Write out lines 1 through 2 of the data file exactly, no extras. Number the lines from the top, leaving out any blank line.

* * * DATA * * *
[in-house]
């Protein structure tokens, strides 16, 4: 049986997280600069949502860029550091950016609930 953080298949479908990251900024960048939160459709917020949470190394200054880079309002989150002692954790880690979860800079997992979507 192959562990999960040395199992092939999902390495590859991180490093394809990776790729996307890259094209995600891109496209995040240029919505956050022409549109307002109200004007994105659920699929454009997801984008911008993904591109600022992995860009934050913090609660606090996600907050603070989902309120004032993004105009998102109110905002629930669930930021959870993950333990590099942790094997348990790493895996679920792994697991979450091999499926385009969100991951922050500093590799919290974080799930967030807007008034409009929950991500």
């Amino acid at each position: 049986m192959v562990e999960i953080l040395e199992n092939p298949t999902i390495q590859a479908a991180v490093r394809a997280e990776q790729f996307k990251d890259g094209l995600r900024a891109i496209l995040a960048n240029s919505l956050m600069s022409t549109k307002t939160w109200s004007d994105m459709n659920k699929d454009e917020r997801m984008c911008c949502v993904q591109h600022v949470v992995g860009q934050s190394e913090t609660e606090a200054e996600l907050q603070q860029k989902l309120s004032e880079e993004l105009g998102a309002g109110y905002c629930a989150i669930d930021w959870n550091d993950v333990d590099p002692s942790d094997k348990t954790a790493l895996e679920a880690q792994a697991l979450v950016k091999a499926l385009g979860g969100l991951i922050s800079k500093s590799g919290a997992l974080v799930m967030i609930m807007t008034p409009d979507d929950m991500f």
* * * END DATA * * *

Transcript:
[in-house]
């Protein structure tokens, strides 16, 4: 049986997280600069949502860029550091950016609930 953080298949479908990251900024960048939160459709917020949470190394200054880079309002989150002692954790880690979860800079997992979507 192959562990999960040395199992092939999902390495590859991180490093394809990776790729996307890259094209995600891109496209995040240029919505956050022409549109307002109200004007994105659920699929454009997801984008911008993904591109600022992995860009934050913090609660606090996600907050603070989902309120004032993004105009998102109110905002629930669930930021959870993950333990590099942790094997348990790493895996679920792994697991979450091999499926385009969100991951922050500093590799919290974080799930967030807007008034409009929950991500």